Let, #\quad tan(y)=x=x/1#

Because #tan(\text{angle})=\text{opposite}/\text{adjacent}#, we have the diagram below:

The upper angle is #\pi/2-y# because the sum of the angles of a triangle needs to be #\pi\quad# (That is, 180 degrees).

Also note from the diagram that since #cot(\text{angle})=\text{adjacent}/\text{opposite}#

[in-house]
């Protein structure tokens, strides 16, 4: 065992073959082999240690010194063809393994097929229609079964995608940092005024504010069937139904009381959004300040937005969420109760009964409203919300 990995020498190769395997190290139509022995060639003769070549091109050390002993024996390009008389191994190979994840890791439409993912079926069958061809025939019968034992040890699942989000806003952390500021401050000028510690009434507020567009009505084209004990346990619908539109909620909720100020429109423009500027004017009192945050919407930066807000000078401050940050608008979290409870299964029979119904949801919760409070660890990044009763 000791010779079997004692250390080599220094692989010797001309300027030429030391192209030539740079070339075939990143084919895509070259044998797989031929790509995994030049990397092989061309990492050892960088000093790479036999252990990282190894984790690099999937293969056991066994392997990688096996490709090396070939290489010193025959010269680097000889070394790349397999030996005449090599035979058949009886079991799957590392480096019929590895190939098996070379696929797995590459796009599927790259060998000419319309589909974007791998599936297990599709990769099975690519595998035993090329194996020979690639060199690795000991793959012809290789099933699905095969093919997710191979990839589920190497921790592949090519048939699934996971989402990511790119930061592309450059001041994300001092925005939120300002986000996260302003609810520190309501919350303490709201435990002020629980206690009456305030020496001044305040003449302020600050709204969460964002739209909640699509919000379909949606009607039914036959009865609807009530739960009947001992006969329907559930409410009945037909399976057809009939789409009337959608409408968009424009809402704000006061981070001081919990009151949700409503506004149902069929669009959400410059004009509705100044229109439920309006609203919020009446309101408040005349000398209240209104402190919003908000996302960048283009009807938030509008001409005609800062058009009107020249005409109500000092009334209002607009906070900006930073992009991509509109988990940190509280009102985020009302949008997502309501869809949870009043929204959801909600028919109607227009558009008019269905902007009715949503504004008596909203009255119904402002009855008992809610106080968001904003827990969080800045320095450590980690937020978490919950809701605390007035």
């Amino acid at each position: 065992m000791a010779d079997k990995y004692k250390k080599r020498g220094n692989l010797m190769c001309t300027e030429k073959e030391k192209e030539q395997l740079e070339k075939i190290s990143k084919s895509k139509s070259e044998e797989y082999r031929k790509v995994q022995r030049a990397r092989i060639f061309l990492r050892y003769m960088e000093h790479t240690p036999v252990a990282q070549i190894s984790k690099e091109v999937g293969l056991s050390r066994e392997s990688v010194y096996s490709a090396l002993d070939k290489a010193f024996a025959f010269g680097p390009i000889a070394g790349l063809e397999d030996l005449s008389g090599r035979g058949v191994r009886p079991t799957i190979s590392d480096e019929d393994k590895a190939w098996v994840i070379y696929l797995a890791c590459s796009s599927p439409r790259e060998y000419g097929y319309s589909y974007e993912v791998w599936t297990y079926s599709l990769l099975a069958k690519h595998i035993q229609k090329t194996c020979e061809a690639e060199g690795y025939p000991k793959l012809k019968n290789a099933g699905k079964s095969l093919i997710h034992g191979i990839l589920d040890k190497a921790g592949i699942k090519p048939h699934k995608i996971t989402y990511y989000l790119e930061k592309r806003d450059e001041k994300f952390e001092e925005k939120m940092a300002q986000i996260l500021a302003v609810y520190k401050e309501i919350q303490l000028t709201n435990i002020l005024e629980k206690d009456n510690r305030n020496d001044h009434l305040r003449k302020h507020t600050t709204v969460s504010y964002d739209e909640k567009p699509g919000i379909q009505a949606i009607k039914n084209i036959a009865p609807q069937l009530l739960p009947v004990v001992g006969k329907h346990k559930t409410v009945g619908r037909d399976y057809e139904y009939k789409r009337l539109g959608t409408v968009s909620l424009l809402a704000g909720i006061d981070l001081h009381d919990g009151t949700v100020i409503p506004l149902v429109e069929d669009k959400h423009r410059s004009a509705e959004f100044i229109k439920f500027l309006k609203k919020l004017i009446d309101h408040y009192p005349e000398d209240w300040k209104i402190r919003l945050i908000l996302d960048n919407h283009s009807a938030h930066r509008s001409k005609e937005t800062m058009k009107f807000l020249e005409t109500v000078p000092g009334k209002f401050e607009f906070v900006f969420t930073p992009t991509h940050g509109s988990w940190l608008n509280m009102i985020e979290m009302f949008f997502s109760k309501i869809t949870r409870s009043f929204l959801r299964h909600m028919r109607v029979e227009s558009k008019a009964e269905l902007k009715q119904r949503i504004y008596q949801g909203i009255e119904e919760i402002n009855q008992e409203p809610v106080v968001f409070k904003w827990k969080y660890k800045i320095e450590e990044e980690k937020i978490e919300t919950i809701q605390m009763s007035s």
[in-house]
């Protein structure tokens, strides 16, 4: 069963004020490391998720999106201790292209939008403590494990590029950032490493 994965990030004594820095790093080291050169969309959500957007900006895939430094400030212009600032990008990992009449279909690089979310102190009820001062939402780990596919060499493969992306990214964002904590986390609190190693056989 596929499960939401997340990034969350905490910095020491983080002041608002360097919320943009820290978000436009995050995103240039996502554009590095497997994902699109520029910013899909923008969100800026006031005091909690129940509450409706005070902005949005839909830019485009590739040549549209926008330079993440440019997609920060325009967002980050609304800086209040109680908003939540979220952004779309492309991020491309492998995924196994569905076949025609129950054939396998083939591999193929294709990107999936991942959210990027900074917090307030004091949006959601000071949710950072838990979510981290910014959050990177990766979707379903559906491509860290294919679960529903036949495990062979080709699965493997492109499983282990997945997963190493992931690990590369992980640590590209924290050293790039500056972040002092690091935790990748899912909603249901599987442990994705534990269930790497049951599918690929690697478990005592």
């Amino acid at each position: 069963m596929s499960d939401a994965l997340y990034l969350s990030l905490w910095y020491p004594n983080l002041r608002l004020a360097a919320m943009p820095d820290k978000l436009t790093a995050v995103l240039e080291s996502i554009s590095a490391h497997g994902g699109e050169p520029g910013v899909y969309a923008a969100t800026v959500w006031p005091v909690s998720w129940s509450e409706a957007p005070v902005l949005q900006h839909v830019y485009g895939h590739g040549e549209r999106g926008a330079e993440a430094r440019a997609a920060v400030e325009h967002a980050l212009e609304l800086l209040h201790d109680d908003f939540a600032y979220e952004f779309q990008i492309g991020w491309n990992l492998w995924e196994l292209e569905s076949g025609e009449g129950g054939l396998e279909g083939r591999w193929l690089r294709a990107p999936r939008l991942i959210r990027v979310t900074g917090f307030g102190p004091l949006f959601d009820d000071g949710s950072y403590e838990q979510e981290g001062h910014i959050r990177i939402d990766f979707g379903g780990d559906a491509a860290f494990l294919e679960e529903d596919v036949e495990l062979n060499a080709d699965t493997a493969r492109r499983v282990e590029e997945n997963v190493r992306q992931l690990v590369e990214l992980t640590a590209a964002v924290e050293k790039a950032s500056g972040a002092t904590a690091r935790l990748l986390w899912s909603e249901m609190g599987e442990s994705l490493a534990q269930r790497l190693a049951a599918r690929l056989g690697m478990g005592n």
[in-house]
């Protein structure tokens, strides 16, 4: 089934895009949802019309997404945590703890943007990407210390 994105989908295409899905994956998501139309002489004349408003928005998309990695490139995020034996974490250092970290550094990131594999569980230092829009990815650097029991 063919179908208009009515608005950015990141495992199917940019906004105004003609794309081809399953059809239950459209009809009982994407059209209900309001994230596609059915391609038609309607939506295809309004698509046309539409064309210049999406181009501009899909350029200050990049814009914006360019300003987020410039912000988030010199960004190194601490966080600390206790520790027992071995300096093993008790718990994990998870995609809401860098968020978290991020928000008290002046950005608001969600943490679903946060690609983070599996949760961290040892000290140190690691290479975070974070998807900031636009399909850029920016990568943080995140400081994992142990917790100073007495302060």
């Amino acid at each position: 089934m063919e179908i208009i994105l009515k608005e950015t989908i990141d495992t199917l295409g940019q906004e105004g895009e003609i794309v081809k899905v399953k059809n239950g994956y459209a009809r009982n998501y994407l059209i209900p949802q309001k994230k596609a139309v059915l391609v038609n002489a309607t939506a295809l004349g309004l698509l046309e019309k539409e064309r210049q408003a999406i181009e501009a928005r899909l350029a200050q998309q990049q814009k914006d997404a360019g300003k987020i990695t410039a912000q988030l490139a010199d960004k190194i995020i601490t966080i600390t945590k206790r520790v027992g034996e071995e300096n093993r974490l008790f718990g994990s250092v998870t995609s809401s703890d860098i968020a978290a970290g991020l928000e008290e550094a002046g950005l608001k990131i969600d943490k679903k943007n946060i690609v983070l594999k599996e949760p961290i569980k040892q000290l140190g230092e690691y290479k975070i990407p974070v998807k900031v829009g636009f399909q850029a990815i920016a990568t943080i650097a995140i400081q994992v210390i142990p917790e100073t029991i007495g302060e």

we have that #cot(\pi/2-y)=x/1#.

Invert the two expressions for #tan# and cot.

#cot^{-1}(x)=\pi/2-y#

#tan^{-1}(x)=y#

Therefore,

#cot^{-1}(x)+tan^{-1}(x)=(\pi/2-y)+(y)=\pi/2#

Note that this proof requires that we use the reference angles when taking inverses, the tan function is periodic so

#tan(y+2\pi)=tan(y)=x#

so we could take #tan^{-1}(x)# and get #y+2pi# and this would make the identity not true. But if we take the smallest reference angles, the identity is true.